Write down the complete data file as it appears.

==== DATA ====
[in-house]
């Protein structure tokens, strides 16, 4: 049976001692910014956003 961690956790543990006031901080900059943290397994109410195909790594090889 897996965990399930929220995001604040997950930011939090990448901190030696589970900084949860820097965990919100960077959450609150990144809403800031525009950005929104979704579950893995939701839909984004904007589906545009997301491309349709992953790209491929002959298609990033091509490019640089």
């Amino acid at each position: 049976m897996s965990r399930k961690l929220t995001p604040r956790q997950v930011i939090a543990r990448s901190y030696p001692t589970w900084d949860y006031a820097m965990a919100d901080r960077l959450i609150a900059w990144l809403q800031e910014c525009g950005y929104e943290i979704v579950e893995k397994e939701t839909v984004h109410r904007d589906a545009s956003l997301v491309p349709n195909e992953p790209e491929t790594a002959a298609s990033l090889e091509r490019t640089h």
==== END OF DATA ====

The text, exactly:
[in-house]
């Protein structure tokens, strides 16, 4: 049976001692910014956003 961690956790543990006031901080900059943290397994109410195909790594090889 897996965990399930929220995001604040997950930011939090990448901190030696589970900084949860820097965990919100960077959450609150990144809403800031525009950005929104979704579950893995939701839909984004904007589906545009997301491309349709992953790209491929002959298609990033091509490019640089």
């Amino acid at each position: 049976m897996s965990r399930k961690l929220t995001p604040r956790q997950v930011i939090a543990r990448s901190y030696p001692t589970w900084d949860y006031a820097m965990a919100d901080r960077l959450i609150a900059w990144l809403q800031e910014c525009g950005y929104e943290i979704v579950e893995k397994e939701t839909v984004h109410r904007d589906a545009s956003l997301v491309p349709n195909e992953p790209e491929t790594a002959a298609s990033l090889e091509r490019t640089h």